Hey diddle diddle


It was the day before the big blizzard was expected to hit Massachusetts, and people all over the state were scrambling to buy their eggs and milk and bread and wine. I found myself in a school, in front of a crowd of several hundred people. And I played the fiddle.

I wasn’t wearing my pajamas, and I wasn’t late for a final. It was not, in fact, a nightmare. It was real, and I was actually supposed to be there. I was one of a small group of parent musicians accompanying the elementary school concert.

Flash back to December. Phoebe mentioned that her school music teacher was looking for an adult to play small violin part in the upcoming February concert. I was intrigued. I’ve been taking violin lessons for a few years, but I have never labeled myself as a violinist. I mean, I take lessons. I am, if anything, a student violinist. The only performances I had ever done with violin were a handful of recitals with my violin teacher and her other students, playing a single song in front of a moderately small audience composed mainly of the parents of the other students. (Who were mostly kids.) And the last of these was 5 years ago.

After some rather fruitless efforts trying to communicate with the teacher via Phoebe, I tracked down the teacher’s email address, and let her know I was interested in learning more about what she needed. She wrote back that another parent had already responded, and she was waiting to hear back. She decided to send me the music to look over, anyhow, in case the first parent decided not to participate. It turned out that there were more violin parts than I had expected, with violin parts to accompany 9 of the songs that the kids would be singing. Nine. On the bright side, they were fairly straight-forward. They were American folk songs, including “She’ll Be Comin’ ‘Round the Mountain” and “Skip to My Lou.” Phoebe really wanted me to play the violin part of “Fiddle-I-Fee,” one of the songs her grade would be singing, and which featured a prominent fiddle part. I started to learn the music, and became really taken with the idea of playing in the concert.

In the end (and there was a lot of back and forth and waiting and anxiety on my part in the meantime), we worked it out that the other parent and I would both participate, and we’d split the songs. We each took on the violin parts for 4 songs, which were grouped by grade, and then both learned the final song, which was a number sung by all the grades.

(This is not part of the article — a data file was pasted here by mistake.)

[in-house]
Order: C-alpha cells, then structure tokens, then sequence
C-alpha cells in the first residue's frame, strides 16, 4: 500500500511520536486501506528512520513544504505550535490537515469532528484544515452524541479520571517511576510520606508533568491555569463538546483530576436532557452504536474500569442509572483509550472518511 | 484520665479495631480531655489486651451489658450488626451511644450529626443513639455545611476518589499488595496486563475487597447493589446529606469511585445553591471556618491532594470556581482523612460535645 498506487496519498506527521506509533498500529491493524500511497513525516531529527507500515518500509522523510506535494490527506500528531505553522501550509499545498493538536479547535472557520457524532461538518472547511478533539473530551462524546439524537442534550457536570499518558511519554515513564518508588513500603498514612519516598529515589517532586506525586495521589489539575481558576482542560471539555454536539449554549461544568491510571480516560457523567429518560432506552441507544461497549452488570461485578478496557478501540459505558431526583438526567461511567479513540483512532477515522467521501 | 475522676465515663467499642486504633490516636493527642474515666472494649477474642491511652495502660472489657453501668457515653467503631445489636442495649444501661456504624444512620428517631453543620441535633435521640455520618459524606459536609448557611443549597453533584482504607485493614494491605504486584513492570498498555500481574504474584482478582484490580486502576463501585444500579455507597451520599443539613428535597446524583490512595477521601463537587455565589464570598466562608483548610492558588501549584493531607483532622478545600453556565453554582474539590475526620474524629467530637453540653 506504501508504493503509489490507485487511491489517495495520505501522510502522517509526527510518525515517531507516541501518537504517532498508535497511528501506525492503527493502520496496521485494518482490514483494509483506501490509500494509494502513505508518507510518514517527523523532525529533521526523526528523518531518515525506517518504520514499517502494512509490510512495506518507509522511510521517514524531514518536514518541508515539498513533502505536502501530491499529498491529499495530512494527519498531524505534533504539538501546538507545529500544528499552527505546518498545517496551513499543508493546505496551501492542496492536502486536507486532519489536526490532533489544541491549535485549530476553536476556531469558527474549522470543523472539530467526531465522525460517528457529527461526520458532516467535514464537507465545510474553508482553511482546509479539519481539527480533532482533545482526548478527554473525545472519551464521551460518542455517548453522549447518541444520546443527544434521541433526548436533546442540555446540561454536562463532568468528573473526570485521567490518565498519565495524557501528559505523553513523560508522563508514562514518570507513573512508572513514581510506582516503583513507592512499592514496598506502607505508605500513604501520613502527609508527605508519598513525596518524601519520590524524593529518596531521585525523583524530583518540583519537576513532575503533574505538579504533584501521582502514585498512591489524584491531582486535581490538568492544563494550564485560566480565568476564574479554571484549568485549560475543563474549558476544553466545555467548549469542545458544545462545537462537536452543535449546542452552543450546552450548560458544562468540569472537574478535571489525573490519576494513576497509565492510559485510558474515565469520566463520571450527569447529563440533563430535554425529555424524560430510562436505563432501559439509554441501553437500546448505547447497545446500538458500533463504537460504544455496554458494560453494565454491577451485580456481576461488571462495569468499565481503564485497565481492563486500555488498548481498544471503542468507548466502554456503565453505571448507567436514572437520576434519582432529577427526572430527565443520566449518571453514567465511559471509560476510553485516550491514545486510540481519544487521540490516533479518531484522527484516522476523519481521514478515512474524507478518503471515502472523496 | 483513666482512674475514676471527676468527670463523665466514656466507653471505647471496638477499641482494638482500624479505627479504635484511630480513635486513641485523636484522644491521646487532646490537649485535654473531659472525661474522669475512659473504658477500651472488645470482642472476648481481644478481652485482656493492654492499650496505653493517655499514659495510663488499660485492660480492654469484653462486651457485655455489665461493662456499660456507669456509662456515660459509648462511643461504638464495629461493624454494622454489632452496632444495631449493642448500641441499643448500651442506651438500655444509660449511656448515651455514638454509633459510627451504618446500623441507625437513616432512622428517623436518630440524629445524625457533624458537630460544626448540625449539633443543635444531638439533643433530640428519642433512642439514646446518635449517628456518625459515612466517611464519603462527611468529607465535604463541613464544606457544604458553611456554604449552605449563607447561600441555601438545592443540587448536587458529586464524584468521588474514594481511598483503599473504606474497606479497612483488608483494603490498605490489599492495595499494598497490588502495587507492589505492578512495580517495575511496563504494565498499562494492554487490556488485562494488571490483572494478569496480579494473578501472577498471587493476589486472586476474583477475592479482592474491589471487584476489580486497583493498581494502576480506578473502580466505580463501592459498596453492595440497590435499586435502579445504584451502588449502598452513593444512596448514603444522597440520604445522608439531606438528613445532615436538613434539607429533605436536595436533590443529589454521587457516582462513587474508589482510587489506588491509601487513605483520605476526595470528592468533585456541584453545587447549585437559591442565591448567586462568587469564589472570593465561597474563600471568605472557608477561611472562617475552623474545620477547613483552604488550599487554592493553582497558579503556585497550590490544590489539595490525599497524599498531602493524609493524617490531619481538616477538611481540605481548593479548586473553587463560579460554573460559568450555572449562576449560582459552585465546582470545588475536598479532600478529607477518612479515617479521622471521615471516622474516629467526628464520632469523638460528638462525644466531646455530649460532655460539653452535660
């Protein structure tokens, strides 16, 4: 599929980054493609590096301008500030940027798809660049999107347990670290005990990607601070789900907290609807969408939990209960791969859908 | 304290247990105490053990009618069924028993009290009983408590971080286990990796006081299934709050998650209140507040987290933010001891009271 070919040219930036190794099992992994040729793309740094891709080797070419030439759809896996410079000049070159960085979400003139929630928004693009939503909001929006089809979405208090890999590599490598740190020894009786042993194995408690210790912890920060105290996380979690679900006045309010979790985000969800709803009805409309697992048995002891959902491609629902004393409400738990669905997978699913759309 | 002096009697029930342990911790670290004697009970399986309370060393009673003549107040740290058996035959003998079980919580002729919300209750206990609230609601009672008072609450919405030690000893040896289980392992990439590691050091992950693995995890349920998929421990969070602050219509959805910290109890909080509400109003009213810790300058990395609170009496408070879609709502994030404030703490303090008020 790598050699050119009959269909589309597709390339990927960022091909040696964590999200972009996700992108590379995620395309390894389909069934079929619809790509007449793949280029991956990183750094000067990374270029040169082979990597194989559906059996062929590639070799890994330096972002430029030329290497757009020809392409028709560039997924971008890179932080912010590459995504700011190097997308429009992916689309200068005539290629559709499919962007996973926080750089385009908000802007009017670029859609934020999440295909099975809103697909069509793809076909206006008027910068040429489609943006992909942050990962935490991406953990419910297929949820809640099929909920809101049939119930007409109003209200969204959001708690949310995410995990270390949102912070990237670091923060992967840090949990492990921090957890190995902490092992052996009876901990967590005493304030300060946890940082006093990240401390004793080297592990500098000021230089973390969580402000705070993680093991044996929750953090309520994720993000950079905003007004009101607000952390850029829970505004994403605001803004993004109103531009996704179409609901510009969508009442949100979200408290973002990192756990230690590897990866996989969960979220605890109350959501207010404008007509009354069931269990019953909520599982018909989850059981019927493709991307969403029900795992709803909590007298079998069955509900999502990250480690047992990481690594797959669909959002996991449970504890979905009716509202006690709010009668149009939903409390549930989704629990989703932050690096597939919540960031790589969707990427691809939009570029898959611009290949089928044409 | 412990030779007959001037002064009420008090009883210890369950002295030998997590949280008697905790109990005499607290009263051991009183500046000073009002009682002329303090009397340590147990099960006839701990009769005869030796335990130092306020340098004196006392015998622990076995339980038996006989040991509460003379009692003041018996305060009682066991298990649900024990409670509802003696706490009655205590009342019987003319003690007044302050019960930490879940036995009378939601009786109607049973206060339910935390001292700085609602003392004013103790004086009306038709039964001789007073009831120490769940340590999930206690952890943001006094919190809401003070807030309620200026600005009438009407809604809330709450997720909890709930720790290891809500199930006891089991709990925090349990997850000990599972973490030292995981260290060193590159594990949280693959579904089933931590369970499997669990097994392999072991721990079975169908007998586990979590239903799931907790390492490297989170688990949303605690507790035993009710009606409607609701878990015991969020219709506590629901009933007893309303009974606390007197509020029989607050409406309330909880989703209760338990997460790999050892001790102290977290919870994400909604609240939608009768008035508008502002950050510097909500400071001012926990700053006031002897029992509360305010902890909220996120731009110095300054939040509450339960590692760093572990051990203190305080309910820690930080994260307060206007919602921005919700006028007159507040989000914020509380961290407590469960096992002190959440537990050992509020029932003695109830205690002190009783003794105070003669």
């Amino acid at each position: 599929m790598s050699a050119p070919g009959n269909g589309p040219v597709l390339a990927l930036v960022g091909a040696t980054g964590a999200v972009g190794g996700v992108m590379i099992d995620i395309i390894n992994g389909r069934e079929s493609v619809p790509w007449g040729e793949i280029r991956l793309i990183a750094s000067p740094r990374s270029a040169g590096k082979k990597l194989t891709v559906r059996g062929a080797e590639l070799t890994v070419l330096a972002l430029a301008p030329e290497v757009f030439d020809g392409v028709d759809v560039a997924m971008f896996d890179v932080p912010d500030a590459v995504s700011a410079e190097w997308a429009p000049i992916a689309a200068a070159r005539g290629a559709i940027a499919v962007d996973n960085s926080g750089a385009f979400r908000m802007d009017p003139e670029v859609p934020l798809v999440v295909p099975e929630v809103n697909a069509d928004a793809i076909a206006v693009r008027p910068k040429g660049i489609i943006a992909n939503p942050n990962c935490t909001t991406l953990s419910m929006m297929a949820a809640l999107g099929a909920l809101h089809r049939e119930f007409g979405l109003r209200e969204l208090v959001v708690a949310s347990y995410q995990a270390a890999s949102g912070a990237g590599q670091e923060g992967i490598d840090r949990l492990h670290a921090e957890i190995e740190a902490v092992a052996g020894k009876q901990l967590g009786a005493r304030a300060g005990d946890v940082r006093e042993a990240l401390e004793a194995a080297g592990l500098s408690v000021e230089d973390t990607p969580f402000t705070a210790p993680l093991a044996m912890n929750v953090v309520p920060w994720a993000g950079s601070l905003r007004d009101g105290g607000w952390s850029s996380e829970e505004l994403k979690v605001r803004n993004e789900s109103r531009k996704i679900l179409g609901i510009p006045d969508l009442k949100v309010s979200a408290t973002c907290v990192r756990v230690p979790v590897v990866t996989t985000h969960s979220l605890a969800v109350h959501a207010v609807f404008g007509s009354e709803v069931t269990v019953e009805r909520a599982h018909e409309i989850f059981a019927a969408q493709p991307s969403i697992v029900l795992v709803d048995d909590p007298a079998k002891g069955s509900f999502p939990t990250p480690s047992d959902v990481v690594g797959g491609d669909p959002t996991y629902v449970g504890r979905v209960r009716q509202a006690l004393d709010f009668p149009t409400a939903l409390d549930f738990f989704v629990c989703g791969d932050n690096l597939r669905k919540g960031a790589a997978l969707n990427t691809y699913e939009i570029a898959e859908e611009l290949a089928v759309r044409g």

I spent a lot of time practicing, and worked on the music with my violin teacher during my lessons, in place of the classical music I usually play with her. I pretty well immersed myself in those songs. I played the CD, provided by the school teacher, of computer-generated instrumental versions of the songs in my car for a month straight. (I mean, when I was driving. I didn’t go out of my way to sit in the car to listen.) I played along with the CD. I played without the CD. I watched YouTube instructional videos on fiddling techniques. I worked myself up. I talked myself down. I played till my fingers were sore.

The concert came, with its two performances to accommodate the crowds of family members of the 400 students of the school, and felt I did pretty well. At the very least, I didn’t embarrass myself (or Phoebe).

I had a great time.

I could write loads more about the whole experience, but I should probably just move along. But I will say that I’d love to find more opportunities to perform.

Anyone need a fiddler?

The Hey diddle diddle image is from wpclipart.com.

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10 responses to “Hey diddle diddle

  1. Congratulations! that’s really exciting. I hope you find other opportunities to perform!

  2. well done!

  3. you go, girl!

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  5. Impressive! Now you’re a Violinist. : D

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  7. Yay! So cool. Grown-up life gives so few opportunities to perform in the kind of setting that’s fairly normal for a schoolkid. I always enjoy such chances. :) Glad you got one too, and good for you for doing it!

  8. That is cool! I would be way too chicken for that, even if I had the skills!

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